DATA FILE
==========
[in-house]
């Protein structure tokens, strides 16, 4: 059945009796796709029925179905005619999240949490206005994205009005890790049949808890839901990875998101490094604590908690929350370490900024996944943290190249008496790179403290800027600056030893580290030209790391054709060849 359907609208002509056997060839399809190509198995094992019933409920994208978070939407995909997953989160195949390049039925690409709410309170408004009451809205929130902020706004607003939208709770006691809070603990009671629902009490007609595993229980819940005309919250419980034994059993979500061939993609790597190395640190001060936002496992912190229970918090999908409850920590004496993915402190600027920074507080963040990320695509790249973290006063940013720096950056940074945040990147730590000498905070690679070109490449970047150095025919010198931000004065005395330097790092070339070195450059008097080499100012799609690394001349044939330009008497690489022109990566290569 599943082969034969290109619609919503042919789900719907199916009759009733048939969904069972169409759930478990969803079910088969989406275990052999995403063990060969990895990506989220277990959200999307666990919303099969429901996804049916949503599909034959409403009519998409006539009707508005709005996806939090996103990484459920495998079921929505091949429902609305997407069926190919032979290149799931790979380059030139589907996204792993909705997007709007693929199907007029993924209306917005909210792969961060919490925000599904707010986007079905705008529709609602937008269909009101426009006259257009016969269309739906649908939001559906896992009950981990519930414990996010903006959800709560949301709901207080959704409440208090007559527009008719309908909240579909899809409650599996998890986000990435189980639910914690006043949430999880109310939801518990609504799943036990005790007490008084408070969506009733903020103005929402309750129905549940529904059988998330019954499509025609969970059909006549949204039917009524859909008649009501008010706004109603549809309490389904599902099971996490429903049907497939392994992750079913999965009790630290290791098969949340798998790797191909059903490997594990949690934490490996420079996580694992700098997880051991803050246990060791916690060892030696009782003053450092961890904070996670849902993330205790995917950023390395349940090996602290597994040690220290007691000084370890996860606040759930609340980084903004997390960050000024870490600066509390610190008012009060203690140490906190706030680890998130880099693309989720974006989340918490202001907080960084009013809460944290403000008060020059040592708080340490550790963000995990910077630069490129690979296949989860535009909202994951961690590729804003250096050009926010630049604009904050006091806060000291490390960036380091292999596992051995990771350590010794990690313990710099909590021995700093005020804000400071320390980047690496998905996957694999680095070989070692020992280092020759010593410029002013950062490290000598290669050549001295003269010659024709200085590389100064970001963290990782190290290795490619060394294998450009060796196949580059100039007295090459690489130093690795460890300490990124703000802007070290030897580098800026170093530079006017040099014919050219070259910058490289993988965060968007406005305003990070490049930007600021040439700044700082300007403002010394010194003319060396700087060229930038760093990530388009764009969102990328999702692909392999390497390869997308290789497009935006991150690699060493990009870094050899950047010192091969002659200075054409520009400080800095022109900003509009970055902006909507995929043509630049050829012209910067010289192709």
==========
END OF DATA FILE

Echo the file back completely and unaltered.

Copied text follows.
[in-house]
């Protein structure tokens, strides 16, 4: 059945009796796709029925179905005619999240949490206005994205009005890790049949808890839901990875998101490094604590908690929350370490900024996944943290190249008496790179403290800027600056030893580290030209790391054709060849 359907609208002509056997060839399809190509198995094992019933409920994208978070939407995909997953989160195949390049039925690409709410309170408004009451809205929130902020706004607003939208709770006691809070603990009671629902009490007609595993229980819940005309919250419980034994059993979500061939993609790597190395640190001060936002496992912190229970918090999908409850920590004496993915402190600027920074507080963040990320695509790249973290006063940013720096950056940074945040990147730590000498905070690679070109490449970047150095025919010198931000004065005395330097790092070339070195450059008097080499100012799609690394001349044939330009008497690489022109990566290569 599943082969034969290109619609919503042919789900719907199916009759009733048939969904069972169409759930478990969803079910088969989406275990052999995403063990060969990895990506989220277990959200999307666990919303099969429901996804049916949503599909034959409403009519998409006539009707508005709005996806939090996103990484459920495998079921929505091949429902609305997407069926190919032979290149799931790979380059030139589907996204792993909705997007709007693929199907007029993924209306917005909210792969961060919490925000599904707010986007079905705008529709609602937008269909009101426009006259257009016969269309739906649908939001559906896992009950981990519930414990996010903006959800709560949301709901207080959704409440208090007559527009008719309908909240579909899809409650599996998890986000990435189980639910914690006043949430999880109310939801518990609504799943036990005790007490008084408070969506009733903020103005929402309750129905549940529904059988998330019954499509025609969970059909006549949204039917009524859909008649009501008010706004109603549809309490389904599902099971996490429903049907497939392994992750079913999965009790630290290791098969949340798998790797191909059903490997594990949690934490490996420079996580694992700098997880051991803050246990060791916690060892030696009782003053450092961890904070996670849902993330205790995917950023390395349940090996602290597994040690220290007691000084370890996860606040759930609340980084903004997390960050000024870490600066509390610190008012009060203690140490906190706030680890998130880099693309989720974006989340918490202001907080960084009013809460944290403000008060020059040592708080340490550790963000995990910077630069490129690979296949989860535009909202994951961690590729804003250096050009926010630049604009904050006091806060000291490390960036380091292999596992051995990771350590010794990690313990710099909590021995700093005020804000400071320390980047690496998905996957694999680095070989070692020992280092020759010593410029002013950062490290000598290669050549001295003269010659024709200085590389100064970001963290990782190290290795490619060394294998450009060796196949580059100039007295090459690489130093690795460890300490990124703000802007070290030897580098800026170093530079006017040099014919050219070259910058490289993988965060968007406005305003990070490049930007600021040439700044700082300007403002010394010194003319060396700087060229930038760093990530388009764009969102990328999702692909392999390497390869997308290789497009935006991150690699060493990009870094050899950047010192091969002659200075054409520009400080800095022109900003509009970055902006909507995929043509630049050829012209910067010289192709």